Tuesday, February 5, 2013

What I Learned from UI Design

After receiving the last piece from Dima, the Sword, I wanted to dive into designing the card template for Boons so I could incorporate the art. So far I've designed the Attribute and Monster card's "interfaces"; I'm using that term loosely. The user-interface, or UI, in video games deals with the HUD elements, menus, and even the relationship with the controls. In a board game the user experience is completely different: they physically move pieces, hold cards, etc. Both worlds share a constant, though: the design of the components directly impacts the user experience.

While the subject interests me, I don't have any real knowledge of UI or UX design beyond reading a book or two. I do have a solid background in both mediums, though; I can tell what works and doesn't because I've played them over and over. And it's with this meager knowledge I've set about designing the card templates for HeroCraft. I've already realized both of my prior designs have rather large problems that I need to correct, but I never expected to really learn from them.

I created my first pass design on the Boon template last night, and sat back with a sigh. It was awful, and I had spent the last three hours working on it. I brought in my friend and regular play-tester Brendan who confirmed my feeling; he said it was off. I took a break and re-examined the piece, and something dawned on me. I was trying to convey too much information; rather that my Boon cards were too complex. Here's the first pass below.

Keep in mind this is a test-piece, so a few things won't make sense (like the repeated text). The first thing I realized is that at first glance, players may mistake this card for a Monster. I was lazy and kept the same frame-design (the metalwork part) from Monsters, despite the two card types being polar opposites: Monsters are bad, Boons are good. I had designed a new look for Attributes, so why not for Boons? I like the copper coloring, though, and so I'll be keeping that similar in the next pass.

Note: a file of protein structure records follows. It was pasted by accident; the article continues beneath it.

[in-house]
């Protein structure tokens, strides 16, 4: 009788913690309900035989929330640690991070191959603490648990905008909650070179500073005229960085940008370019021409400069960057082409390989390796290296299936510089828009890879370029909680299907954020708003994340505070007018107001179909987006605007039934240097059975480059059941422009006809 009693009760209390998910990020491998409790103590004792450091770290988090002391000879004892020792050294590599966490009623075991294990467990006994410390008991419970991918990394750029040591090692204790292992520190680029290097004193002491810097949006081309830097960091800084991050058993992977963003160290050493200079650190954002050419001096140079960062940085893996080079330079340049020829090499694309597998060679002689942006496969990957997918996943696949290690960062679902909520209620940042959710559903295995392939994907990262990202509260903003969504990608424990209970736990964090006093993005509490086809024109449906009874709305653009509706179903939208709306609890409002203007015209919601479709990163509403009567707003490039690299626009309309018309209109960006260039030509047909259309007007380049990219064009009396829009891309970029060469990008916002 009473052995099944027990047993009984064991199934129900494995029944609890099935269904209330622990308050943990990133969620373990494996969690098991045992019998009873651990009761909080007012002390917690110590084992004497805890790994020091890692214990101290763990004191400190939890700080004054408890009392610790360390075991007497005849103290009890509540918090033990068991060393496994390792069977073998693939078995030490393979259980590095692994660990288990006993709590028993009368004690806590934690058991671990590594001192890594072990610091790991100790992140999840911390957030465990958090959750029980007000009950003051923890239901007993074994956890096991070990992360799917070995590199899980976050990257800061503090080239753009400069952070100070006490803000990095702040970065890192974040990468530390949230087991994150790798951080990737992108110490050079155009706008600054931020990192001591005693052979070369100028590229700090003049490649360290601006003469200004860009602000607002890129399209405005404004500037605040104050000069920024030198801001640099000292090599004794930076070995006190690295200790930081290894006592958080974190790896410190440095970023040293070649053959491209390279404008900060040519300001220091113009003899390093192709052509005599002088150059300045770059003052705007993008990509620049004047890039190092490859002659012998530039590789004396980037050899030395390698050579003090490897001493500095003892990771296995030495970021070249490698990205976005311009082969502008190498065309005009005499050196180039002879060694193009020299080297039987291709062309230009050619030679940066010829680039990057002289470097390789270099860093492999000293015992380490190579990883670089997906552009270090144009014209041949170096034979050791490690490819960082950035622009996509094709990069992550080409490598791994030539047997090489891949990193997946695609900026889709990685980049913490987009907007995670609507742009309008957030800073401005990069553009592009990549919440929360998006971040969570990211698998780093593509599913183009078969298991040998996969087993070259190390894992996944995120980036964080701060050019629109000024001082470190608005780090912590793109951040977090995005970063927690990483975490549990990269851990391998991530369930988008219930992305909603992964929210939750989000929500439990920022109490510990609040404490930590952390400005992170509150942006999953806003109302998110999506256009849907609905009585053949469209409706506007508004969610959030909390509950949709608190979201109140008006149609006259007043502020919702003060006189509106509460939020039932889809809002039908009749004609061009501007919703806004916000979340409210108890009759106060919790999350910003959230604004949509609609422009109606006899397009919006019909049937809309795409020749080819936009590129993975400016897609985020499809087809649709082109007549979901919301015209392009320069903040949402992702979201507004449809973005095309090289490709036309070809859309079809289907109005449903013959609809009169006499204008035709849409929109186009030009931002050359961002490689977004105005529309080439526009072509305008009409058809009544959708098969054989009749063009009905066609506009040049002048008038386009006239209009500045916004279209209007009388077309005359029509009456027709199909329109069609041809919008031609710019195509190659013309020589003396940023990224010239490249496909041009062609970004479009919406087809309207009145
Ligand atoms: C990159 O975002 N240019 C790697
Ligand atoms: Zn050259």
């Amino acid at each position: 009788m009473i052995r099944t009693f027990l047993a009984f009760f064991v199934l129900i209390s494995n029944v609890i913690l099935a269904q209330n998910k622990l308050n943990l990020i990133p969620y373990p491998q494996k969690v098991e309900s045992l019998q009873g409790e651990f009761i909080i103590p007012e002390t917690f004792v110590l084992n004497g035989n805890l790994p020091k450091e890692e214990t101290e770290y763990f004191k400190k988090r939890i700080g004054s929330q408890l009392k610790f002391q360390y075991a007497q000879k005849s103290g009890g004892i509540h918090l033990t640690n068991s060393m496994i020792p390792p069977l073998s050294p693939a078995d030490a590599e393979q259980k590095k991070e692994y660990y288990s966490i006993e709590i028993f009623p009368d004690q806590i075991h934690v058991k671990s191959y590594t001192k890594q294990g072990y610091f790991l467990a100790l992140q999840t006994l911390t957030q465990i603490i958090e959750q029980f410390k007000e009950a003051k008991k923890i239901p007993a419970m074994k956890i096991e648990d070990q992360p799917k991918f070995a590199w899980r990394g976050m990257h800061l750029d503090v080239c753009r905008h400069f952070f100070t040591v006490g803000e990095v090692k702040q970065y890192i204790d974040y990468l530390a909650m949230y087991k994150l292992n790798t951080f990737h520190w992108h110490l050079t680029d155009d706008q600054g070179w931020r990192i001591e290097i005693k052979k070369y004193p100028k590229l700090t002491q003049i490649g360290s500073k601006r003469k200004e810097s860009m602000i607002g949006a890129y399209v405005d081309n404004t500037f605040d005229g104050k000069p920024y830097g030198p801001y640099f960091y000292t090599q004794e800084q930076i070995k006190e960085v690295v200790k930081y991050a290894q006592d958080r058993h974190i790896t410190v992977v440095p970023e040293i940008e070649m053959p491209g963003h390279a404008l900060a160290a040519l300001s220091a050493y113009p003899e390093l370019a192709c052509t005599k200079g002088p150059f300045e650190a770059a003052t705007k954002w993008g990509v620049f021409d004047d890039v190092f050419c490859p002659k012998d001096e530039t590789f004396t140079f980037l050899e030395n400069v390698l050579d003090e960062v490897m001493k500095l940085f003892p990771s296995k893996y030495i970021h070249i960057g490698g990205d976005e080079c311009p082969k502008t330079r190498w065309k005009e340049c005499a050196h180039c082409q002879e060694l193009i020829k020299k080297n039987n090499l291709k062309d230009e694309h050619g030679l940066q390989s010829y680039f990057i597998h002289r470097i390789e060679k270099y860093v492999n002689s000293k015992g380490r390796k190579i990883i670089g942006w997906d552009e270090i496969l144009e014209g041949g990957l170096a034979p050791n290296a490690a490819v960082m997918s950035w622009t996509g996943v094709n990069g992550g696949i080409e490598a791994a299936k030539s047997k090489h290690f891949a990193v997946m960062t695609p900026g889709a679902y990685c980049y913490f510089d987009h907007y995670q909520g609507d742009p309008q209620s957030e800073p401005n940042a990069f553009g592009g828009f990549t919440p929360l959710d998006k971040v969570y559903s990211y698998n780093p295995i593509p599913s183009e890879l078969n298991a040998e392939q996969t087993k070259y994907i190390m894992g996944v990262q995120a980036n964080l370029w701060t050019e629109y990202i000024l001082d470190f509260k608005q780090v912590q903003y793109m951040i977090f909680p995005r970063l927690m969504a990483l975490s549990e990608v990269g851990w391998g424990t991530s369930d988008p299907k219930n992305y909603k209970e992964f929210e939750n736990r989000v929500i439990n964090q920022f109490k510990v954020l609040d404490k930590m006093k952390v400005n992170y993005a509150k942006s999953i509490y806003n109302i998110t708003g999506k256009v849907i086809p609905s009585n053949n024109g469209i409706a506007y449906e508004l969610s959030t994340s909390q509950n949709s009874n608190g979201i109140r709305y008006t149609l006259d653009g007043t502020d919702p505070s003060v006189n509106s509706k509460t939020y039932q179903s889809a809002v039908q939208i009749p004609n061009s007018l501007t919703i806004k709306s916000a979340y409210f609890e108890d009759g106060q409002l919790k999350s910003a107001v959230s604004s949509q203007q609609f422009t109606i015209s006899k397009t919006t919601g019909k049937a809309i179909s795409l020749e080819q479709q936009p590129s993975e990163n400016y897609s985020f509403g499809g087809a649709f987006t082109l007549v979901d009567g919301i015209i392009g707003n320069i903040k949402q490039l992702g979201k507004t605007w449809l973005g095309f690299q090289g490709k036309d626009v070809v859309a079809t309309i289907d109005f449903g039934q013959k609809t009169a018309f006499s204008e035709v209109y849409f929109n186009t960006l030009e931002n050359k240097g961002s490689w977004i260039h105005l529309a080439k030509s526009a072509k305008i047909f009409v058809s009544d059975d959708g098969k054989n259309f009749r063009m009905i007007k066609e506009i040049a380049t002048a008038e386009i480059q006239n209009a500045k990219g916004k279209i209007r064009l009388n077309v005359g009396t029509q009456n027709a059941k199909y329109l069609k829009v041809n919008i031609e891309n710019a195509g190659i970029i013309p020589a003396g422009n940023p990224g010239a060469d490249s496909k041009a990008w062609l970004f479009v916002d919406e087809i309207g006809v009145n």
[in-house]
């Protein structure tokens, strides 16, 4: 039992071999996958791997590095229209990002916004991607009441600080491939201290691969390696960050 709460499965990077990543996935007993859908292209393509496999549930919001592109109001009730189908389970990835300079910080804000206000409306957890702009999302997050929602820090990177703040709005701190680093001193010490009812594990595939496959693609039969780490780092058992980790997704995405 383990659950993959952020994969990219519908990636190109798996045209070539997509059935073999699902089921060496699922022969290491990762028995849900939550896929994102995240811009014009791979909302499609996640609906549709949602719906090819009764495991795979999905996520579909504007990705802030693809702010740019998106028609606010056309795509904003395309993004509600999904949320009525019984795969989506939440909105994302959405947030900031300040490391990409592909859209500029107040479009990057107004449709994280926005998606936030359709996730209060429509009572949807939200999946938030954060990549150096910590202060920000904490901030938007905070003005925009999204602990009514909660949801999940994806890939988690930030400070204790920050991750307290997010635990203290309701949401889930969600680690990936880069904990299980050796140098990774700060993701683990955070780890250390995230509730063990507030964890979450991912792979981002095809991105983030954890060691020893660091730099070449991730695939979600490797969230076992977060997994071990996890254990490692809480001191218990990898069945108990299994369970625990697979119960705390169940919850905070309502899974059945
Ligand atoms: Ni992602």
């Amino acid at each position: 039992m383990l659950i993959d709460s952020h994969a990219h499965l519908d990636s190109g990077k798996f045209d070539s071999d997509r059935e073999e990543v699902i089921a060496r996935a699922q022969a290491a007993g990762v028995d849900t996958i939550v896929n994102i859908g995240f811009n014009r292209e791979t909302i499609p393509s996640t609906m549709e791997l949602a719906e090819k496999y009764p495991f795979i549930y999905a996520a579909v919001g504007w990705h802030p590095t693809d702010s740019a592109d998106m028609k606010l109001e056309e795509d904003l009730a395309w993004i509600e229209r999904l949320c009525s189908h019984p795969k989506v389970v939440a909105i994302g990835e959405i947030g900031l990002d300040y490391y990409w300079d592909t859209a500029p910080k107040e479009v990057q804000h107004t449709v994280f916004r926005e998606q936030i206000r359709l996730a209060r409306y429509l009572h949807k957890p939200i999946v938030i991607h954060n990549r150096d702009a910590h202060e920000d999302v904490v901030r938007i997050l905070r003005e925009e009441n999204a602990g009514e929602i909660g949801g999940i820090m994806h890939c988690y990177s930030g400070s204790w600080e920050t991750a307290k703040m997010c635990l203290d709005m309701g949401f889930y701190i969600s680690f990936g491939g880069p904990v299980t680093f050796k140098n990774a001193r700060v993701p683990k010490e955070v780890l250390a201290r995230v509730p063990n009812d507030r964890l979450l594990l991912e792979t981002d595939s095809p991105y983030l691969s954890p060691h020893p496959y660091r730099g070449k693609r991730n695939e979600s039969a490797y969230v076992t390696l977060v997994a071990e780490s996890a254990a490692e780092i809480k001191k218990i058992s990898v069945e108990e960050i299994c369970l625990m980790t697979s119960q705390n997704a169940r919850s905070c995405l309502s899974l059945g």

The gold coin symbol isn't finished yet, so I'll skip that. I really like the pop of the white sword icon; this dictates that this Boon card is an Item. And therein was my first problem.

In v0.9 of HeroCraft, Items are a type of Boon, and they contain three sub-types: Weapons, Armor, and Shields. After wracking my brain for a way to display sub-type information, I realized that this hierarchy is unnecessarily complex. The sub-types are what's important, so why do I have them organized this way? And why do I have an entire category for Shields when there are only two in the game? I ran this across Brendan and we both agreed that it should be simplified. If the sub-type "weapon" was the most important qualifier, it needs to be a type of Boon and get its own icon.

In v1.0, the first "public" version, there will be five types of Boons: Weapons, Armor, Spells, Followers, and Items. But where did shields go? They're getting nixed. I realized that they were completely unnecessary and instead will be transformed into two new armor pieces instead, bolstering the Armor category. I know this is a good choice; after scanning all of the text in the game for Shields, only one card relied on their presence.

There are a lot more changes I'm going to make, but the purpose of this post was to illustrate a phenomenon I had yet to experience: learning game design from UI design. I'm confident that HeroCraft will be better off with these changes, and for those that will miss shields: I'll make sure they're in the art for armor cards.

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